Should I see a vaginal cancer specialist? | Cancer Research UK
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Should I see a vaginal cancer specialist?

Women discussing vaginal cancer

This page tells you about the guidelines that GPs have to help them decide who needs to see a specialist for possible vaginal cancer.

 

A quick guide to what's on this page

Should I see a vaginal cancer specialist?

It can be very difficult for GPs to decide who may have a suspected cancer and who may have something much more minor. But there are particular symptoms that mean your GP should refer you to a specialist straight away. The National Institute for Health and Care Excellence (NICE) has produced guidelines for GPs to help them decide which patients need to see a specialist urgently.

What your GP should do first

Your GP should examine you internally if you have a change in your menstrual cycle, bleeding between your periods, bleeding after sex, an abnormal discharge, or bleeding if you are past your menopause. 

Your GP should refer you to a specialist urgently (within 2 weeks) if they see or feel a lump in or at the entrance to your vagina.

If you are concerned that your GP is not taking your symptoms as seriously as you think they should, you could print this page and take it along to an appointment.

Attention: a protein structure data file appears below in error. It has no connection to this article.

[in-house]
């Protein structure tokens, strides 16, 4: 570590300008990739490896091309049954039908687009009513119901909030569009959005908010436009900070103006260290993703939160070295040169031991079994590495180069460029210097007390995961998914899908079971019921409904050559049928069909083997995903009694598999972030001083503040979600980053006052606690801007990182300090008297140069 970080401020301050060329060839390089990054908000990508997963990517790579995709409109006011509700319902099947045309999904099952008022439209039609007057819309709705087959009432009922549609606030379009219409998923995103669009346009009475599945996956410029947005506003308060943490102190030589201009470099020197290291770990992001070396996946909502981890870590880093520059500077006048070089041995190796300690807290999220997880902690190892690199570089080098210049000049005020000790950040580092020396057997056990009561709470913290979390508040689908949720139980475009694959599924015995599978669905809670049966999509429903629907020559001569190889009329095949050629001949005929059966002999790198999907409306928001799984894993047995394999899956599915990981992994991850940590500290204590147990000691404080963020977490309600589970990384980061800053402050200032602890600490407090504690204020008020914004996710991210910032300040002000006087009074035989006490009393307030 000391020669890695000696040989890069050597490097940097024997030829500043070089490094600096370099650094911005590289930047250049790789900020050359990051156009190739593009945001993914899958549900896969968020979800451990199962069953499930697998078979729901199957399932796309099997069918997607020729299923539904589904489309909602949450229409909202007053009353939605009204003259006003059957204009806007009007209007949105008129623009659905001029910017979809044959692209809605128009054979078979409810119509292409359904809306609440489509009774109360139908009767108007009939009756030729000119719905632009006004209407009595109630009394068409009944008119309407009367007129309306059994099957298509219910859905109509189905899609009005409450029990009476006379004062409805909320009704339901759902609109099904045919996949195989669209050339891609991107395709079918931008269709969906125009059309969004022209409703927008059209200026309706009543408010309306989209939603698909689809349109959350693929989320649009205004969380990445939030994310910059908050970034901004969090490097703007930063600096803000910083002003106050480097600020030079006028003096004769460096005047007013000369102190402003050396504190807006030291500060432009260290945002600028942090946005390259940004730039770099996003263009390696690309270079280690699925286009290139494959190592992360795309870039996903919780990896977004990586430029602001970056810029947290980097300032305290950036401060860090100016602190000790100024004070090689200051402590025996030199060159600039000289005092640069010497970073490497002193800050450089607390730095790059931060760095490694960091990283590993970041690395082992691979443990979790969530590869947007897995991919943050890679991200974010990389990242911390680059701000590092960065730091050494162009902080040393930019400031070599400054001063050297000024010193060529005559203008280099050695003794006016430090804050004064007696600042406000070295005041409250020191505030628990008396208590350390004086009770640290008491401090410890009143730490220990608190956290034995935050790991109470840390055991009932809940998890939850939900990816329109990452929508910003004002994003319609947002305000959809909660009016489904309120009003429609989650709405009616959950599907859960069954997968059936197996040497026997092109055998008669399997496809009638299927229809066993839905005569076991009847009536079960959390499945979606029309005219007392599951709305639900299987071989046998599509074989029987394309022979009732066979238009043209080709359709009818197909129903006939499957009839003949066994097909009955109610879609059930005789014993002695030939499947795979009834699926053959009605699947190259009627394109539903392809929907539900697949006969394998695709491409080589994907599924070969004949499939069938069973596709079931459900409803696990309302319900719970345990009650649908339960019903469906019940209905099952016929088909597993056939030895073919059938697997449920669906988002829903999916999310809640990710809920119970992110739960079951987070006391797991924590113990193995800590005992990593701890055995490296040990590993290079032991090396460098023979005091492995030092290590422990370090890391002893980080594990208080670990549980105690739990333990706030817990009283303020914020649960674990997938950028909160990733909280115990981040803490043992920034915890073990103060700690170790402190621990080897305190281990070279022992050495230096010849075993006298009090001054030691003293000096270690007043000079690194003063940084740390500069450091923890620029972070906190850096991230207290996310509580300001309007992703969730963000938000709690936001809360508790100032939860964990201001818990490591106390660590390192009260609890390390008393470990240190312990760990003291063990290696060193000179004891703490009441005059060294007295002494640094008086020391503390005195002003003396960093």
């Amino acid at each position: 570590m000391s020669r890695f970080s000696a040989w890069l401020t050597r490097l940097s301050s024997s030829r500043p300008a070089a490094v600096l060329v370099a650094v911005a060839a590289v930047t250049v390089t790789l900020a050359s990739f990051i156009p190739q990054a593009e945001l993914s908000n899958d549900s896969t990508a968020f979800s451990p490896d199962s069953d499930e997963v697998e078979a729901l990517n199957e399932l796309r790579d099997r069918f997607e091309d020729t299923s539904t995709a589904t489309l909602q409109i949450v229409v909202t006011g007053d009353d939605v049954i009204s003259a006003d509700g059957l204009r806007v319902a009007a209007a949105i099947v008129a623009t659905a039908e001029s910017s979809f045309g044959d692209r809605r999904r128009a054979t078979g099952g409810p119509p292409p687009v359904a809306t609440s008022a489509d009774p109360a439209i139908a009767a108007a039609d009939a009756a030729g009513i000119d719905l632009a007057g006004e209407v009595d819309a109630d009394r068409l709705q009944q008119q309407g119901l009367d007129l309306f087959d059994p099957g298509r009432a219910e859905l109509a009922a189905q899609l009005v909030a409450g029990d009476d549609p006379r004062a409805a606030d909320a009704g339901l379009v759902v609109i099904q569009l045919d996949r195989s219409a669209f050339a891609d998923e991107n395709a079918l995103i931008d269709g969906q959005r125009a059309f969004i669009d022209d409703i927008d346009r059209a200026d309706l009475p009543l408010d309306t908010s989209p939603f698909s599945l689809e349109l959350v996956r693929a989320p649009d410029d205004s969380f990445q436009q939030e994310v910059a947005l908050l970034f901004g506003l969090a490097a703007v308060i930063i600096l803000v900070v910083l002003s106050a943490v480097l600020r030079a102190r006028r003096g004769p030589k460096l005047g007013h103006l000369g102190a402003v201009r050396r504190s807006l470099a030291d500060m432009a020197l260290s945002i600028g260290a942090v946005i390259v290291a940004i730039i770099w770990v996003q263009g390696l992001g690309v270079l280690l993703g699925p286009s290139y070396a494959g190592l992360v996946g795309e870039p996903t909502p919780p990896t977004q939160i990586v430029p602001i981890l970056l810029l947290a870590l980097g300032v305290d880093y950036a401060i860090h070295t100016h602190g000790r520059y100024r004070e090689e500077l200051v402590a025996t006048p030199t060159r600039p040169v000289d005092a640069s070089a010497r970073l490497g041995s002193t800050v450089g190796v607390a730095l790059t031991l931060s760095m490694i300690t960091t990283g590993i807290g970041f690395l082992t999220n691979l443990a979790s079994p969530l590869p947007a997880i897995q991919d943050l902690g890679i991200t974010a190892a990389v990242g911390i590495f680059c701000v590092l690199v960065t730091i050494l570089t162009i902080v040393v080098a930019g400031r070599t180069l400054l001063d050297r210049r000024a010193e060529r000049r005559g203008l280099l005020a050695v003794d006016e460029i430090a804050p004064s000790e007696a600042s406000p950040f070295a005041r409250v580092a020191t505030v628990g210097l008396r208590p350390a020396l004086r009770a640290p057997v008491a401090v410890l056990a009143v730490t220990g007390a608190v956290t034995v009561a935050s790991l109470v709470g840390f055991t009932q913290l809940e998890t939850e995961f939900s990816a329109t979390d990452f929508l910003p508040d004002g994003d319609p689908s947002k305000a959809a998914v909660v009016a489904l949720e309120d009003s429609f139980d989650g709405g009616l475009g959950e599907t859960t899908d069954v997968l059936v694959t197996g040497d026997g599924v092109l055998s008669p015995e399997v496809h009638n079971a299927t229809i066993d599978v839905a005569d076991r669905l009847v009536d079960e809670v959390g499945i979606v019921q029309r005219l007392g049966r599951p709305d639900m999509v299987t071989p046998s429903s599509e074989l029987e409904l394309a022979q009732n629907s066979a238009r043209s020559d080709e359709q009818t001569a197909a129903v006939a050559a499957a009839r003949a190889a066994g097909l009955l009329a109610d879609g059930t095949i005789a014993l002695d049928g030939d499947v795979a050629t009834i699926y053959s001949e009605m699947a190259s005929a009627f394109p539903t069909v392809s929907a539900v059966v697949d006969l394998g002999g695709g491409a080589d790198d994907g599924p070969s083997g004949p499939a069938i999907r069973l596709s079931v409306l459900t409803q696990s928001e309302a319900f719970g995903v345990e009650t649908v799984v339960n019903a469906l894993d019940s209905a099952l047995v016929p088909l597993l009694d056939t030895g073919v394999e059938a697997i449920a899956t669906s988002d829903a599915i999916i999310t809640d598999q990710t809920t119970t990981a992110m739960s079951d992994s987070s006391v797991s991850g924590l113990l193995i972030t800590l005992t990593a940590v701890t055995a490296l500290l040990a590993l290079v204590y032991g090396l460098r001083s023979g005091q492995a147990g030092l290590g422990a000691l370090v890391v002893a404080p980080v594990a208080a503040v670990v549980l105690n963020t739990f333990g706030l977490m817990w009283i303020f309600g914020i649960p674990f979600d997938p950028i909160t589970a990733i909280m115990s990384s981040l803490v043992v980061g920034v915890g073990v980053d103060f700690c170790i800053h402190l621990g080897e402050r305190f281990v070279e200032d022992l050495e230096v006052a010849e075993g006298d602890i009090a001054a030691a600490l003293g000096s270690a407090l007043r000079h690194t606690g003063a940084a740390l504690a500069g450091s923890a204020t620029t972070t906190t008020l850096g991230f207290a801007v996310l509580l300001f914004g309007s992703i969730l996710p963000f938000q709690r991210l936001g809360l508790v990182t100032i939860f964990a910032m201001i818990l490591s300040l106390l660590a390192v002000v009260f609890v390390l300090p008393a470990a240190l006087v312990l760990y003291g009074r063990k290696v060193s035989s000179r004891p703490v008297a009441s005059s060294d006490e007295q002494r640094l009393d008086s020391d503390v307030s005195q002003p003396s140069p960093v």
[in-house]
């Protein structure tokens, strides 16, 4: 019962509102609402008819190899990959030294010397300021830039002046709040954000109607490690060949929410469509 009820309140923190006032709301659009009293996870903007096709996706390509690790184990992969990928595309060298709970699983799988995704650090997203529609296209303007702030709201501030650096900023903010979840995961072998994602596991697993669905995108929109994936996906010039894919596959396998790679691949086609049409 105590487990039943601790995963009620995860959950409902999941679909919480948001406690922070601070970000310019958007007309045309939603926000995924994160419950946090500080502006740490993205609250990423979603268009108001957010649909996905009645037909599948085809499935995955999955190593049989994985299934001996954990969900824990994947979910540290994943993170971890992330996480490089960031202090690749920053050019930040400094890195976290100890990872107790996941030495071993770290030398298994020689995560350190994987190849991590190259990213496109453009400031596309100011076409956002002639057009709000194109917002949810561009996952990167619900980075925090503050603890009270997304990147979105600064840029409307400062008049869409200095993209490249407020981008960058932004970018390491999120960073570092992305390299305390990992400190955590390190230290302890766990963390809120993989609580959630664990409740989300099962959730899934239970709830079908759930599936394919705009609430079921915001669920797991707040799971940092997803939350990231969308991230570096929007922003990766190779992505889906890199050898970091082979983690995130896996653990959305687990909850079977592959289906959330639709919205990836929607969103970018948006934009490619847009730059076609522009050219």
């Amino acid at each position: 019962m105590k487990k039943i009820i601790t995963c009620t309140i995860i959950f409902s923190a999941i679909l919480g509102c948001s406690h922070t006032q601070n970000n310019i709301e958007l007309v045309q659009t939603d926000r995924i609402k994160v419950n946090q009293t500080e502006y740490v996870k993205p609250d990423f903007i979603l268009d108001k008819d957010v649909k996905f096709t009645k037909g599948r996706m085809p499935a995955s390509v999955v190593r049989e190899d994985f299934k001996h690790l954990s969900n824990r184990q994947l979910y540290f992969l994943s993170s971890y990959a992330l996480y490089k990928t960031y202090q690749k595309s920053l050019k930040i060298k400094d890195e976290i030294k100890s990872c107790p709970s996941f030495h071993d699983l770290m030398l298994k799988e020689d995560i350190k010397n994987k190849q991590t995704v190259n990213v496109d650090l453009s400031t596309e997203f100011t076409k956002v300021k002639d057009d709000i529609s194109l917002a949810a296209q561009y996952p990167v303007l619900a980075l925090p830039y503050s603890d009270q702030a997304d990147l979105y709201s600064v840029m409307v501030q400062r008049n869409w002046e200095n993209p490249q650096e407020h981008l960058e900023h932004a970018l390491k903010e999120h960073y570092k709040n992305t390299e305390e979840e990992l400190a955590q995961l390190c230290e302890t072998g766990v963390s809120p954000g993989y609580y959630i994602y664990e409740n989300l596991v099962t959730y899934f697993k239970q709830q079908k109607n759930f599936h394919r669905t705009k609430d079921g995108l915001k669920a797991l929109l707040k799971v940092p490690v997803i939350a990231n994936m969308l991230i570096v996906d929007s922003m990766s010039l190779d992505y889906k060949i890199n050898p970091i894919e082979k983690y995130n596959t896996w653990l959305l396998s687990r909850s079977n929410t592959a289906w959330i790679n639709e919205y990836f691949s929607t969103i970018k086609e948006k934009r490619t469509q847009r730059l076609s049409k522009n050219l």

CR PDF Icon You can view and print the quick guides for all the pages in the about vaginal cancer section.

 

 

UK guidelines

It can be very difficult for GPs to decide who may have a suspected cancer and who may have something much more minor that will go away on its own. With many symptoms, it is perfectly right that your GP should ask you to wait to see if they get better or respond to treatment (such as antibiotics). If GPs referred everyone who came to see them to a specialist immediately, the system would get jammed. Then people needing urgent appointments wouldn't be able to get them.

Seeing a specialist

The National Institute for Health and Care Excellence (NICE) has produced guidelines for GPs to help them decide which patients need to see a specialist urgently.

 

What your GP should do first

Your GP should do an internal medical examination if you have

  • A change in your menstrual cycle, or bleeding between your periods
  • Bleeding after sex
  • Bleeding if you are past your menopause
  • An abnormal discharge from your vagina

These symptoms can be a sign of cancer of the vagina. But they can also be caused by other conditions too and don't mean that you definitely have cancer. Your GP or specialist nurse should do a full pelvic examination, using a speculum. They can then see the whole of the vagina properly, up to the neck of the womb (cervix).

 

Urgent referral to a specialist

According to the NICE guidelines, you should get an appointment within 2 weeks for an urgent referral. The guidelines say that your GP should refer you to a specialist urgently if 

  • You have a lump in or at the entrance to your vagina
 

If you are still worried

If you are worried that your GP is not taking your symptoms as seriously as you think they should, you could print this page and take it along to an appointment. Ask your GP to talk it through with you. Then you may be able to decide together whether you need to see a specialist and if so, how soon.

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Updated: 11 September 2015